Summer’s Last Blooming Hydrangea

Close-up of limelight Peegee hydrangeas opening

July through fall is peegee hydrangea time. This is the last of the species that generally blooms in our area. Popular for years in Appalachian gardens it really did not become popular in our area until the introduction of the selection limelight. Really limelight hydrangea was the first of a series of types of the peegee species that varies in size and color from various shades of white and all kind of pink tints. Little Limelight is also popular in our area because they do not get as big (that includes flower size). But in my mind the “big limelight” is my preferred choice. The ones shown in the pictures are a bit over three years old from a five gallon container. They were planted in terrible clay soil that was slightly amended. These have been watered when needed and fertilized several times since spring. They were also pruned back in late winter to about 2 feet off the ground. So to be in such bad soil, this plant in full sun is a winner for several reasons. Since they should be pruned annually you can control the height by how low they are pruned in late winter before any foliage appears, and second it can tolerate poor soil if watered and fertilized. The question of the day is “Can I plant these now?” Yes you can, as long as they are cared for during the hot dry days of summer.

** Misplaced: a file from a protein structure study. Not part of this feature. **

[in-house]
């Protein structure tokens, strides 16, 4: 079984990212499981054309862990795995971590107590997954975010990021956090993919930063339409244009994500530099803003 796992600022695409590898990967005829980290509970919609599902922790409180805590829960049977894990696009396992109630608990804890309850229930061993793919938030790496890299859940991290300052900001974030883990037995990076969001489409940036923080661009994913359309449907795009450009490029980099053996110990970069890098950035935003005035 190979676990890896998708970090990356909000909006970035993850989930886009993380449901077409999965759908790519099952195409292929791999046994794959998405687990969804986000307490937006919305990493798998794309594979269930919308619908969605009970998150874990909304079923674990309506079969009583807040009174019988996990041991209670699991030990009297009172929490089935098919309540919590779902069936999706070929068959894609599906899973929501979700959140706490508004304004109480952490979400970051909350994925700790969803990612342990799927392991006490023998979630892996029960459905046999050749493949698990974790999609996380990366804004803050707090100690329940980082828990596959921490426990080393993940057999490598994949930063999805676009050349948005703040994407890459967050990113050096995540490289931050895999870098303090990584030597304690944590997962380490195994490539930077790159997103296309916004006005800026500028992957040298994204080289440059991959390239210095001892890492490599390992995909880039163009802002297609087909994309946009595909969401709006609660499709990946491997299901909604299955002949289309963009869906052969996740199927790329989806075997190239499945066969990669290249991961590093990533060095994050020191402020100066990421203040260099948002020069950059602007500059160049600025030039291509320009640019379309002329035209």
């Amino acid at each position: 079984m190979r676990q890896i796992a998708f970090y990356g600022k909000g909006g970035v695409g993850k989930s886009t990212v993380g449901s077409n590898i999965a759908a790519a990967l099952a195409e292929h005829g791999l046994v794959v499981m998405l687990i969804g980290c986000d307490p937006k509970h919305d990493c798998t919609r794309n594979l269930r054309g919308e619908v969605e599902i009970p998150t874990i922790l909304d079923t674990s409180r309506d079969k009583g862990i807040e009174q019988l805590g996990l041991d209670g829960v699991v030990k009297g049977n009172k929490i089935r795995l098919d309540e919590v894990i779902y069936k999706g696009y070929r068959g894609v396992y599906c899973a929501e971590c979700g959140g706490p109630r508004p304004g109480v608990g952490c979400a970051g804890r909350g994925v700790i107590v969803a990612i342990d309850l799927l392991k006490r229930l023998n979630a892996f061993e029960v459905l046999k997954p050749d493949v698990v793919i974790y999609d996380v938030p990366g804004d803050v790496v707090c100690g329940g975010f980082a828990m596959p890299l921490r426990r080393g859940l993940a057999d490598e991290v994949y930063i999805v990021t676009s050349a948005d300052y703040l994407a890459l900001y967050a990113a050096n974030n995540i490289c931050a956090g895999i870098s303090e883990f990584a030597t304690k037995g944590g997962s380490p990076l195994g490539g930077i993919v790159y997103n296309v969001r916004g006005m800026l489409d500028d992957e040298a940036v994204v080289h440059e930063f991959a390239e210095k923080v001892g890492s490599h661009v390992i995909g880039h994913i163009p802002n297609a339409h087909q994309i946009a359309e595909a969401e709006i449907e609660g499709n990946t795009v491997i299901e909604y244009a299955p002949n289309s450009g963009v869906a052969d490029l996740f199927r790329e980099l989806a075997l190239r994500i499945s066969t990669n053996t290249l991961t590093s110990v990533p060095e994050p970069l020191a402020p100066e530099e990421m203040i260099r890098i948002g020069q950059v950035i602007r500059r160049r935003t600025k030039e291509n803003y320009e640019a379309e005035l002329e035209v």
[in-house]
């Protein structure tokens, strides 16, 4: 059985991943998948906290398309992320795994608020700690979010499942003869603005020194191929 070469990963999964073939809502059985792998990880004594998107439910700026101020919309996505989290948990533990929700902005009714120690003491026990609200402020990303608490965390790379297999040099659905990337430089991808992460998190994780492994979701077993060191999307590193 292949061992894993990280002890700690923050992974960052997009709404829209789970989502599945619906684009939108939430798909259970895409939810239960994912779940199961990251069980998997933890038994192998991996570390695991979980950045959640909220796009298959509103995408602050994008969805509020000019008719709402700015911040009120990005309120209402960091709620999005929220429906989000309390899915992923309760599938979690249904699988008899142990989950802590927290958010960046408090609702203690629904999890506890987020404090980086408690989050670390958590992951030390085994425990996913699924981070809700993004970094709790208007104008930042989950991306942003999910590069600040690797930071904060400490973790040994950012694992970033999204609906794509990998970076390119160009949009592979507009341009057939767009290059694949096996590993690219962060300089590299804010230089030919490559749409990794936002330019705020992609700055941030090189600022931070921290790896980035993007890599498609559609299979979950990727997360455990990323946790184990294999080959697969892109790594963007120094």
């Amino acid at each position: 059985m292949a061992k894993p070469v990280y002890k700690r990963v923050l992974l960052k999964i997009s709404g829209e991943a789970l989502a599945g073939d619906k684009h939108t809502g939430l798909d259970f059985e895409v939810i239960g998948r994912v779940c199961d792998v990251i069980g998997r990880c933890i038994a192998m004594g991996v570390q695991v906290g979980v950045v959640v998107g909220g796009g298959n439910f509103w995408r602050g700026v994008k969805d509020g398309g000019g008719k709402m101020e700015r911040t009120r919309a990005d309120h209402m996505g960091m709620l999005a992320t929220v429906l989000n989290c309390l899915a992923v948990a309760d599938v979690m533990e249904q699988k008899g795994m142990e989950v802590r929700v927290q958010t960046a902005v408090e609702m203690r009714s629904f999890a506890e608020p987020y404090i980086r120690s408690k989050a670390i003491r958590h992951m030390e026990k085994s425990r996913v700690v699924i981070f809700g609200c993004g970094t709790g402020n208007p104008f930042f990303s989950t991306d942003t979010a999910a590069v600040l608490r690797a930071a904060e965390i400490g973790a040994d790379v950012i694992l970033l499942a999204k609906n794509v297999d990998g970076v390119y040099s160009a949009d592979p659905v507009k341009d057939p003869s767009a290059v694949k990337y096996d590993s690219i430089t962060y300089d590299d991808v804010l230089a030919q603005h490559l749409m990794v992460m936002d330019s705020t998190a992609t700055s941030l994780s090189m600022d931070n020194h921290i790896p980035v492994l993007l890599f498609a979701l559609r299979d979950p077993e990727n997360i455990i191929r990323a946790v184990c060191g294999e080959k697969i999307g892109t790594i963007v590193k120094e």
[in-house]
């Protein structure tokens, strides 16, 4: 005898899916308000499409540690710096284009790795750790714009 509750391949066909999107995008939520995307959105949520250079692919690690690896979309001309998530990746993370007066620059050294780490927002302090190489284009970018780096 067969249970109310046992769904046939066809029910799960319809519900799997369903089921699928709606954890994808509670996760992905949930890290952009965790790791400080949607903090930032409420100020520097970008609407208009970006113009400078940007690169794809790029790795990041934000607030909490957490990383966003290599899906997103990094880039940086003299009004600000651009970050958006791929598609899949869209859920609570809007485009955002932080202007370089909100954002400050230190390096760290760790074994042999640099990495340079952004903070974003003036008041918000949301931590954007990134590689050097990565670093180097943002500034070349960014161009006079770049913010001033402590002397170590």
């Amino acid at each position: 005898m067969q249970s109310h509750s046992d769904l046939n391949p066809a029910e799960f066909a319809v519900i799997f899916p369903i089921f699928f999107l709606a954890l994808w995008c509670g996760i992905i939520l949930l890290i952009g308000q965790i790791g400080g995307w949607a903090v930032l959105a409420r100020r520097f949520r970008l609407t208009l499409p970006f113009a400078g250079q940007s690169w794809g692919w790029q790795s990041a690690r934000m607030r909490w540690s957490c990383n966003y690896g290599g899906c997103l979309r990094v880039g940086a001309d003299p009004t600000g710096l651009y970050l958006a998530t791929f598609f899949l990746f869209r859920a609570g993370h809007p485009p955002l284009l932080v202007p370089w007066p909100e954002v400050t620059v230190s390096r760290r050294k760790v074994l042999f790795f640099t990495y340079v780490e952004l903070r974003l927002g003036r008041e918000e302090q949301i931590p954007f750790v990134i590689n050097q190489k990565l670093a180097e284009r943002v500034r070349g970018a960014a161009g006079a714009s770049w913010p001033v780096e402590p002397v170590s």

Cluster of 3 limelight peegee hydrangeas


John Floyd

John Floyd has been gardening--and learning about Birmingham area gardening--for more than 30 years. In addition to his day-to-day experience, John has degrees in horticulture from Auburn and Clemson Universities and was Editor-in-Chief of Southern Living.

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